better to crowd the last lines of a page a trifle than to run two or

three words of a paragraph over to a new page.



=9. The Pages

If a paragraph would normally begin on the last line of

a page, leave the line blank and start the new paragraph on a fresh

sheet of paper. One may not write on more than one side of a sheet, not

even if there are only two or three words to go on the next page. In the

offices of the big dailies each sheet is cut into takes, numbered

consecutively, and sent to as many different compositors. Irremediable

confusion would be caused for a foreman who tried to handle copy written

on both sides, for each take would contain a part of some other

compositor's copy. The new page, too, should be numbered at the top with

an arabic, not a roman, numeral. And in order to prevent the figure from

being mistaken for a part of the article, it should be enclosed in a

circle.



=10. Insertions

The reporter should make as few corrections as

possible. But where any considerable addition or insertion is found

necessary on a page, instead of writing the addition in the margin or on

a separate sheet, cut the page and paste in the addition. The sheet may

be made the same length as its fellows by folding the lower edge forward

upon the written page. If it is folded backward, the fold is liable to

be unnoticed, and therefore may cause confusion.



=11. "Add Stories."=--When a story is incomplete, either by reason of

the end of the page being reached or because all the story is not yet

in, write the word More in a circle at the foot of the page, the

purpose of the circle being to prevent the compositor from mistaking the

word for a part of the story. "Add" stories,--stories that follow others

already written or in type,--are marked with the catch line and the

number of the addition. Thus the first addition to a story about a

saloon robbery would be marked, "Add 1, Saloon Robbery"; and the second

would be, "Add 2, Saloon Robbery." An insert into the story would be

slugged, "Insert A, Saloon Robbery"; and the precise place of the insert

would be indicated at the top of the inserted page: "Insert after first

paragraph of lead, Saloon Robbery." Such directions are always enclosed

in rings so that the compositor may not set them in the story.




If cuts or illustrations are to be

printed with the copy, indicate as nearly as possible where they will

appear in the printed story by "Turn rule for cut." That says to the

compositor, "Make in the proofs a black ruled line for later insertion

of a cut." The make-up editor may change the position of the cut to

obtain a better balance of illustrations on the page or to avoid putting

the picture where the paper will fold, but the direction will be worth

while as an aid in placing the illustration accurately. Clippings

included in the story should be pasted in the copy. Pins and clips slip

easily and may cause loss of the clipping.



=13. Underscoring

Underscore once for italics, twice for SMALL

CAPITALS, and three times for CAPITALS. Use wave-line underscoring to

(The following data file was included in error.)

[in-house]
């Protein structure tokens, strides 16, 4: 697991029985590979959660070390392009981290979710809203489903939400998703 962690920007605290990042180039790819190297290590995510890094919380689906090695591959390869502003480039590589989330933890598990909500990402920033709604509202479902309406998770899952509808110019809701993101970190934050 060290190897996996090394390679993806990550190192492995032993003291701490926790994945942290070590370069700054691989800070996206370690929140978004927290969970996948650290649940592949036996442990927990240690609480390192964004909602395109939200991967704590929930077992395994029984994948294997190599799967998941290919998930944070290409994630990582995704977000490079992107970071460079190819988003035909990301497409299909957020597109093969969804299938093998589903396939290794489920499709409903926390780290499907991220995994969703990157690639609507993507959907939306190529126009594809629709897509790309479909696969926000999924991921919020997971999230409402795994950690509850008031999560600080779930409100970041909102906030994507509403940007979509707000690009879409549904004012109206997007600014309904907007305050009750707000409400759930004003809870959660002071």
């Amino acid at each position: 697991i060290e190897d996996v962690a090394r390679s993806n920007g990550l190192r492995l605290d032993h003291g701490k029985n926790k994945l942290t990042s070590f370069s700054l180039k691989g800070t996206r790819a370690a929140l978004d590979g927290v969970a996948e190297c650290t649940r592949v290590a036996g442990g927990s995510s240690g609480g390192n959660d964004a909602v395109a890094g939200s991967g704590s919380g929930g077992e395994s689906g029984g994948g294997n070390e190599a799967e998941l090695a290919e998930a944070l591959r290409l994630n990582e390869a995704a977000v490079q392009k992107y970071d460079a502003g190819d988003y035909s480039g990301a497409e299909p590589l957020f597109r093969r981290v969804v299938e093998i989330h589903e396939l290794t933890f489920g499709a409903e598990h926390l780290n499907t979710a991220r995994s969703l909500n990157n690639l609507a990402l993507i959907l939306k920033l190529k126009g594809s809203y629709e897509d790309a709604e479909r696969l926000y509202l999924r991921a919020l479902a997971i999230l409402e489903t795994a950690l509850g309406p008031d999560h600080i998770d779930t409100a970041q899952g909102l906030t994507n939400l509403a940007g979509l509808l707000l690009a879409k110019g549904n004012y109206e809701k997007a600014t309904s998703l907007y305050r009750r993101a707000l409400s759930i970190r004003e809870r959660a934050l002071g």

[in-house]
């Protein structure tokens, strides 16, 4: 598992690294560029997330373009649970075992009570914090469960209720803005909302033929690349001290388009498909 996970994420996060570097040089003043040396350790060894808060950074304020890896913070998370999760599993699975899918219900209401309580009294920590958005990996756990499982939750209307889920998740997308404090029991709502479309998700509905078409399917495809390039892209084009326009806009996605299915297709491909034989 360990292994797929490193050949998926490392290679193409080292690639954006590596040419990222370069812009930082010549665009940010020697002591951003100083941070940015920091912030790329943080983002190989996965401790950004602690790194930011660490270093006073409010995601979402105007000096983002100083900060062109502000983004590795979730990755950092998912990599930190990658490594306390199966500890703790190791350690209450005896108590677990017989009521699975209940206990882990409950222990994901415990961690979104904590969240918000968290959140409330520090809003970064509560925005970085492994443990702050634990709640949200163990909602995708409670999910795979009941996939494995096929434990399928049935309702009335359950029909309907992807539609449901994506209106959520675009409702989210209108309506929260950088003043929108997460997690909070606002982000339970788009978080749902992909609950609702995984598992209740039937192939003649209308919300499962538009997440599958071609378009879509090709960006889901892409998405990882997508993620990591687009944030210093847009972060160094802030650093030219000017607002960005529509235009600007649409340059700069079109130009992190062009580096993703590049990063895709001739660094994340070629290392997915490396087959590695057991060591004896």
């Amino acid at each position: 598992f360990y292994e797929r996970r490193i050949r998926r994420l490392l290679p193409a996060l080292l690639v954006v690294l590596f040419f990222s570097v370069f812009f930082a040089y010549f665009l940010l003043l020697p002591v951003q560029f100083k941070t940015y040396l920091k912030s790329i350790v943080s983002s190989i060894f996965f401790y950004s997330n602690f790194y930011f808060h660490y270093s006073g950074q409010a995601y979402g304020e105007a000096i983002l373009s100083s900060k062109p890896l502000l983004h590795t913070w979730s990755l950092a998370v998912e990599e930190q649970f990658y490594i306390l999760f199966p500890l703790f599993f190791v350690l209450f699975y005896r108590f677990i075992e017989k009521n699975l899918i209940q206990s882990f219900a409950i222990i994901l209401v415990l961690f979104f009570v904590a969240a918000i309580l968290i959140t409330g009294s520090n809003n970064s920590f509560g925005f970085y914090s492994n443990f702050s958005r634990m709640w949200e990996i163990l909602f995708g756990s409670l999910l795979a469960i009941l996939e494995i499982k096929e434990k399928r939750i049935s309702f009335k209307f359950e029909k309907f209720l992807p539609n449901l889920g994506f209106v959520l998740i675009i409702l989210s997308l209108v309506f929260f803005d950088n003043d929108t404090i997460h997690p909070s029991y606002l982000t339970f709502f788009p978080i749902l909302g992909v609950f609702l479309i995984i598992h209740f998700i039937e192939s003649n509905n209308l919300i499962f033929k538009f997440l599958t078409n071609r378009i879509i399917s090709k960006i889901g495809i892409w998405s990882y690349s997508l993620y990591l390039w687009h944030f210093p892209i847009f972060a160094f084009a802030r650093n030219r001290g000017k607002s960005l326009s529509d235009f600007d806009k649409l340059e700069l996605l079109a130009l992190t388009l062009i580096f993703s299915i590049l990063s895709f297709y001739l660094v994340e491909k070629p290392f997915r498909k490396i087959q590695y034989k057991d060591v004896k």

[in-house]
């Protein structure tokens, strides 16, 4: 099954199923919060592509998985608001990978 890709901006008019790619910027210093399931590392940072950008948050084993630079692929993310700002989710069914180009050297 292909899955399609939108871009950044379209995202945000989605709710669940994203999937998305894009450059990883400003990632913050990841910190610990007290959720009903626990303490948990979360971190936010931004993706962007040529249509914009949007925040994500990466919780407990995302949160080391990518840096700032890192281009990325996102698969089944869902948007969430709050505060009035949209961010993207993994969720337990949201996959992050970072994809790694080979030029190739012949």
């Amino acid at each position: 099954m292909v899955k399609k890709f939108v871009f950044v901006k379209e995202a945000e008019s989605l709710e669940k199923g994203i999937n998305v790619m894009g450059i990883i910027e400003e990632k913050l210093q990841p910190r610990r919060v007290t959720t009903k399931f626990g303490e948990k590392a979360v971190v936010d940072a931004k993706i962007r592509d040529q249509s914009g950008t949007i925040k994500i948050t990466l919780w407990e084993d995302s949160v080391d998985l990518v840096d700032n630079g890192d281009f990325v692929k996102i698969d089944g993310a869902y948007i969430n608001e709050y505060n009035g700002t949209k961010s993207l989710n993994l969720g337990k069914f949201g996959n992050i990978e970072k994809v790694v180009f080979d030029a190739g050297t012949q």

indicate =display type=. Many newspapers have abandoned italic type and

small capitals altogether, because their linotype machines carry only

two kinds of type, and black-face type is needed for headlines, etc.

Because of this, where one formerly might underscore a word for

emphasis, it is necessary now to reword the sentence altogether.



=14. Corrections

When it is necessary to strike out letters or words

from copy, run the pen or pencil through them and draw a line between

those to be set up together. Do not enclose in parentheses words to be

erased. A printer will not omit, but will set up in type, parentheses

and everything enclosed within them. When a letter or word has been

wrongly stricken out, it may be restored by making a series of dots

immediately beneath and writing the word stet in the margin. Two

letters, words, or phrases that one wishes transposed may be so

indicated by drawing a continuous line over the first and under the

second and writing tr in the margin. A capital letter that should be a

small letter may be so indicated by drawing a line downward from right

to left through the letter. Because of the haste frequently necessary in

writing copy, it has become a trick of the trade to enclose within a

circle an abbreviation, a figure, or an ampersand that the writer

desires the printer to spell out in full. Do not "ring" a figure or a

number, however, without being sure it should be spelled out. It is much

easier for a copy-reader to ring a number that needs to be spelled out

than to erase an unnecessary circle. If it is necessary to have the

printer set up slangy, misspelled, or improperly capitalized words, or

ungrammatical or poorly punctuated sentences, put in the margin, Follow

Copy. For illustrations of these corrections, the reader may examine

the specimen proof sheet on page 276.



=15. The End

Mark the completion of the story with an end mark, a #,

or the figure 30 in a circle, the telegrapher's sign indicating the

end of a day or a night report. Then read carefully every page of the

copy, correcting every error, no matter how slight. Finally, give it to

the city editor, unfolded if possible, but never rolled. If it is

inconvenient to keep the pages flat, they may be folded lengthwise.

Folding crosswise makes the copy inconvenient to handle. The sheets

should not be pinned together. The pin betrays the novice.



=16. The Story in Type

A reporter should read his story with

painstaking care after it has appeared in print, to detect any errors

that may have crept into it since it left his hands and to note what

changes have been made at the city desk. It is told of a reporter, now a

star man on a leading New York daily, that he used to keep carbon copies

of all his stories and compare them word for word with the articles as

they appeared in the paper. Only in this way can a writer change his

style for the better and learn what is expected of him.